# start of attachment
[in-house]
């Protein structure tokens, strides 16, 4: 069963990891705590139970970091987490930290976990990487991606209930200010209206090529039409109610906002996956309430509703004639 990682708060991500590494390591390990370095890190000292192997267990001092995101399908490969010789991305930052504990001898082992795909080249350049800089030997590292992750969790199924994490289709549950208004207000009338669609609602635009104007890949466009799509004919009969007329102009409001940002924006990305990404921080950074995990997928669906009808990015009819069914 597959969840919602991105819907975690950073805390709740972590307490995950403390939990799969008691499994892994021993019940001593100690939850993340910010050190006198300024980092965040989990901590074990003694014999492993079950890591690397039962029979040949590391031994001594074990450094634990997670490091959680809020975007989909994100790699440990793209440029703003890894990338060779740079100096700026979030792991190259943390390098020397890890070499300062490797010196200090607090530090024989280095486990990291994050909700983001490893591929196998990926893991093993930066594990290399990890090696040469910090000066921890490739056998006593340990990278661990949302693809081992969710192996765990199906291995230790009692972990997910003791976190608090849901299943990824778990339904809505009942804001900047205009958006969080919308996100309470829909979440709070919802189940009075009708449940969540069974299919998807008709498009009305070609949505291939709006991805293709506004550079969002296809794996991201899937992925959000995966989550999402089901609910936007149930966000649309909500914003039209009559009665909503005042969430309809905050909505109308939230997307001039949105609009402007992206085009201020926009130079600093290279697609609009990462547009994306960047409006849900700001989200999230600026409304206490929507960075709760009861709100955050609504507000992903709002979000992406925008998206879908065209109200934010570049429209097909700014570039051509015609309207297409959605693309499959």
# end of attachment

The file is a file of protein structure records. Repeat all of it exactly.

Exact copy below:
[in-house]
């Protein structure tokens, strides 16, 4: 069963990891705590139970970091987490930290976990990487991606209930200010209206090529039409109610906002996956309430509703004639 990682708060991500590494390591390990370095890190000292192997267990001092995101399908490969010789991305930052504990001898082992795909080249350049800089030997590292992750969790199924994490289709549950208004207000009338669609609602635009104007890949466009799509004919009969007329102009409001940002924006990305990404921080950074995990997928669906009808990015009819069914 597959969840919602991105819907975690950073805390709740972590307490995950403390939990799969008691499994892994021993019940001593100690939850993340910010050190006198300024980092965040989990901590074990003694014999492993079950890591690397039962029979040949590391031994001594074990450094634990997670490091959680809020975007989909994100790699440990793209440029703003890894990338060779740079100096700026979030792991190259943390390098020397890890070499300062490797010196200090607090530090024989280095486990990291994050909700983001490893591929196998990926893991093993930066594990290399990890090696040469910090000066921890490739056998006593340990990278661990949302693809081992969710192996765990199906291995230790009692972990997910003791976190608090849901299943990824778990339904809505009942804001900047205009958006969080919308996100309470829909979440709070919802189940009075009708449940969540069974299919998807008709498009009305070609949505291939709006991805293709506004550079969002296809794996991201899937992925959000995966989550999402089901609910936007149930966000649309909500914003039209009559009665909503005042969430309809905050909505109308939230997307001039949105609009402007992206085009201020926009130079600093290279697609609009990462547009994306960047409006849900700001989200999230600026409304206490929507960075709760009861709100955050609504507000992903709002979000992406925008998206879908065209109200934010570049429209097909700014570039051509015609309207297409959605693309499959």